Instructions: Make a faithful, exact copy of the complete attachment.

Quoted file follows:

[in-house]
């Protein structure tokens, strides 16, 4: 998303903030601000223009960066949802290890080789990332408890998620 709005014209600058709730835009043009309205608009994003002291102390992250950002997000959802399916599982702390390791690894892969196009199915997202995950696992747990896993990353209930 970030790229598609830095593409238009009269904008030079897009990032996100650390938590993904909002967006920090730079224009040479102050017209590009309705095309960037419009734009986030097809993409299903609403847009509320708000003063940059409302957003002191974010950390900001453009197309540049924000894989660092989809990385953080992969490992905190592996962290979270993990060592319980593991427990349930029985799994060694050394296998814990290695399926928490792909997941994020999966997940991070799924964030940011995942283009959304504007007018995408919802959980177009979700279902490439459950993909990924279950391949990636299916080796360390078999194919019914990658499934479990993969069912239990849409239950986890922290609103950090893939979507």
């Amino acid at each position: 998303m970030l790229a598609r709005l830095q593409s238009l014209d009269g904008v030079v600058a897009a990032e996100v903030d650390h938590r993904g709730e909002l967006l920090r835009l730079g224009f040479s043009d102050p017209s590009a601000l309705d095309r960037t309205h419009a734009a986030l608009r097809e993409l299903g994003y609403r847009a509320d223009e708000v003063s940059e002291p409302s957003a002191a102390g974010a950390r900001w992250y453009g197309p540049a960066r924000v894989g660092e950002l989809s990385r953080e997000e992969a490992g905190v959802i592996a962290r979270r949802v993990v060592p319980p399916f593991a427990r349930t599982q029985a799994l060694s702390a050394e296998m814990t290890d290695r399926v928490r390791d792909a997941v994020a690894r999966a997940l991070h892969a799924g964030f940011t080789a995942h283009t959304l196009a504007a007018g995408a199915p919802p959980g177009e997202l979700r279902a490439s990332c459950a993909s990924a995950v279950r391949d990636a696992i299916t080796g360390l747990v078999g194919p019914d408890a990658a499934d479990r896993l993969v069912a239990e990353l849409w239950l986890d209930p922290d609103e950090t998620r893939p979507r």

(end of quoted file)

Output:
[in-house]
């Protein structure tokens, strides 16, 4: 998303903030601000223009960066949802290890080789990332408890998620 709005014209600058709730835009043009309205608009994003002291102390992250950002997000959802399916599982702390390791690894892969196009199915997202995950696992747990896993990353209930 970030790229598609830095593409238009009269904008030079897009990032996100650390938590993904909002967006920090730079224009040479102050017209590009309705095309960037419009734009986030097809993409299903609403847009509320708000003063940059409302957003002191974010950390900001453009197309540049924000894989660092989809990385953080992969490992905190592996962290979270993990060592319980593991427990349930029985799994060694050394296998814990290695399926928490792909997941994020999966997940991070799924964030940011995942283009959304504007007018995408919802959980177009979700279902490439459950993909990924279950391949990636299916080796360390078999194919019914990658499934479990993969069912239990849409239950986890922290609103950090893939979507």
């Amino acid at each position: 998303m970030l790229a598609r709005l830095q593409s238009l014209d009269g904008v030079v600058a897009a990032e996100v903030d650390h938590r993904g709730e909002l967006l920090r835009l730079g224009f040479s043009d102050p017209s590009a601000l309705d095309r960037t309205h419009a734009a986030l608009r097809e993409l299903g994003y609403r847009a509320d223009e708000v003063s940059e002291p409302s957003a002191a102390g974010a950390r900001w992250y453009g197309p540049a960066r924000v894989g660092e950002l989809s990385r953080e997000e992969a490992g905190v959802i592996a962290r979270r949802v993990v060592p319980p399916f593991a427990r349930t599982q029985a799994l060694s702390a050394e296998m814990t290890d290695r399926v928490r390791d792909a997941v994020a690894r999966a997940l991070h892969a799924g964030f940011t080789a995942h283009t959304l196009a504007a007018g995408a199915p919802p959980g177009e997202l979700r279902a490439s990332c459950a993909s990924a995950v279950r391949d990636a696992i299916t080796g360390l747990v078999g194919p019914d408890a990658a499934d479990r896993l993969v069912a239990e990353l849409w239950l986890d209930p922290d609103e950090t998620r893939p979507r």